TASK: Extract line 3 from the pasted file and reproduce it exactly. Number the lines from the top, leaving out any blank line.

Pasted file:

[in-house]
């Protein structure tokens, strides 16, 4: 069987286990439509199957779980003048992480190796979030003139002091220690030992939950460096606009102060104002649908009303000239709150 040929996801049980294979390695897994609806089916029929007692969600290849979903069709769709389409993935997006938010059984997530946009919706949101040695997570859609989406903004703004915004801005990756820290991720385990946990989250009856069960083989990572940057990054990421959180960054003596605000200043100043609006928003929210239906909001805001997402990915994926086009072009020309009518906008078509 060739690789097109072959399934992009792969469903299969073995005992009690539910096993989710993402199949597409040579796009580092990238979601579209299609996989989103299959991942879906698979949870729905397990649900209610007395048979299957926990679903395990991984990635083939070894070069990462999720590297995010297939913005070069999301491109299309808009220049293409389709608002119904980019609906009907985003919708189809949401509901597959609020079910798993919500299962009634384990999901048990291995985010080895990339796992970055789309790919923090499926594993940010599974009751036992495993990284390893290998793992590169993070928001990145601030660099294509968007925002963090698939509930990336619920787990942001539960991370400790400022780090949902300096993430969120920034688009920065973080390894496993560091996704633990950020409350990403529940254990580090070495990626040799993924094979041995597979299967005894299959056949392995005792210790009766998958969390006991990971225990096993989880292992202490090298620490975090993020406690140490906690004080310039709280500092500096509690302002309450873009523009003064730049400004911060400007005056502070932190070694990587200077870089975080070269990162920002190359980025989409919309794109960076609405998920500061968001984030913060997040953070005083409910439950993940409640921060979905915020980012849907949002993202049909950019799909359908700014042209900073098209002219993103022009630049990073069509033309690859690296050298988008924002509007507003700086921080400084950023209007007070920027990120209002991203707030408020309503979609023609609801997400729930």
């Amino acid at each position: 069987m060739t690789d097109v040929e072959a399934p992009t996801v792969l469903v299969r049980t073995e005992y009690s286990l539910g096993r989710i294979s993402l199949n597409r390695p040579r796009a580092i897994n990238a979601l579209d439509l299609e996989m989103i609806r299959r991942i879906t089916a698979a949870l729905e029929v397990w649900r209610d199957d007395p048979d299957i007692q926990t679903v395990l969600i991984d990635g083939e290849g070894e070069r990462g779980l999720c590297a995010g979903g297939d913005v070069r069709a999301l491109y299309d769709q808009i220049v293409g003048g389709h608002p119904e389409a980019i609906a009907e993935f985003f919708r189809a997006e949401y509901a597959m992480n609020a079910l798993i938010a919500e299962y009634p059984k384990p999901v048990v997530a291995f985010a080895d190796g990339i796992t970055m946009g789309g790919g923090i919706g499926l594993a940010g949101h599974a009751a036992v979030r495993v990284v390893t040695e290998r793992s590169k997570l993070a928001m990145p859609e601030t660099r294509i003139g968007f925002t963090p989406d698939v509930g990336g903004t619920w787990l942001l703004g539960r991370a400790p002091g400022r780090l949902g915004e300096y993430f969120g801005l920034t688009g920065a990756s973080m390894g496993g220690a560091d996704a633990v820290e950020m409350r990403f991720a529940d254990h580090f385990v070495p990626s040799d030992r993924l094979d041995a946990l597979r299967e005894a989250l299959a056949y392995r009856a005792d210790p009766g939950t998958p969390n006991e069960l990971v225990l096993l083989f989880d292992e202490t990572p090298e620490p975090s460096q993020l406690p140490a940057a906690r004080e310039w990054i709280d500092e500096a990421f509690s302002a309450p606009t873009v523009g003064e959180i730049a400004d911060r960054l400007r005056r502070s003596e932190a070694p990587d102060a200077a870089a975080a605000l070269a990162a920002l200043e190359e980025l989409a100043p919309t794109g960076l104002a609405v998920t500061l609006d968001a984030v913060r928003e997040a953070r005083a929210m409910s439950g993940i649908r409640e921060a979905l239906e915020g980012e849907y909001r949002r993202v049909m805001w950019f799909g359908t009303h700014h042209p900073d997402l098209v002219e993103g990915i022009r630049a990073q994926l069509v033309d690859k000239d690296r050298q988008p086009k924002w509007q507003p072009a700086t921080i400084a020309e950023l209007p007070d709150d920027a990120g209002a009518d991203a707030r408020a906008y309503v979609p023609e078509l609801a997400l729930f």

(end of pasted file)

């Amino acid at each position: 069987m060739t690789d097109v040929e072959a399934p992009t996801v792969l469903v299969r049980t073995e005992y009690s286990l539910g096993r989710i294979s993402l199949n597409r390695p040579r796009a580092i897994n990238a979601l579209d439509l299609e996989m989103i609806r299959r991942i879906t089916a698979a949870l729905e029929v397990w649900r209610d199957d007395p048979d299957i007692q926990t679903v395990l969600i991984d990635g083939e290849g070894e070069r990462g779980l999720c590297a995010g979903g297939d913005v070069r069709a999301l491109y299309d769709q808009i220049v293409g003048g389709h608002p119904e389409a980019i609906a009907e993935f985003f919708r189809a997006e949401y509901a597959m992480n609020a079910l798993i938010a919500e299962y009634p059984k384990p999901v048990v997530a291995f985010a080895d190796g990339i796992t970055m946009g789309g790919g923090i919706g499926l594993a940010g949101h599974a009751a036992v979030r495993v990284v390893t040695e290998r793992s590169k997570l993070a928001m990145p859609e601030t660099r294509i003139g968007f925002t963090p989406d698939v509930g990336g903004t619920w787990l942001l703004g539960r991370a400790p002091g400022r780090l949902g915004e300096y993430f969120g801005l920034t688009g920065a990756s973080m390894g496993g220690a560091d996704a633990v820290e950020m409350r990403f991720a529940d254990h580090f385990v070495p990626s040799d030992r993924l094979d041995a946990l597979r299967e005894a989250l299959a056949y392995r009856a005792d210790p009766g939950t998958p969390n006991e069960l990971v225990l096993l083989f989880d292992e202490t990572p090298e620490p975090s460096q993020l406690p140490a940057a906690r004080e310039w990054i709280d500092e500096a990421f509690s302002a309450p606009t873009v523009g003064e959180i730049a400004d911060r960054l400007r005056r502070s003596e932190a070694p990587d102060a200077a870089a975080a605000l070269a990162a920002l200043e190359e980025l989409a100043p919309t794109g960076l104002a609405v998920t500061l609006d968001a984030v913060r928003e997040a953070r005083a929210m409910s439950g993940i649908r409640e921060a979905l239906e915020g980012e849907y909001r949002r993202v049909m805001w950019f799909g359908t009303h700014h042209p900073d997402l098209v002219e993103g990915i022009r630049a990073q994926l069509v033309d690859k000239d690296r050298q988008p086009k924002w509007q507003p072009a700086t921080i400084a020309e950023l209007p007070d709150d920027a990120g209002a009518d991203a707030r408020a906008y309503v979609p023609e078509l609801a997400l729930f």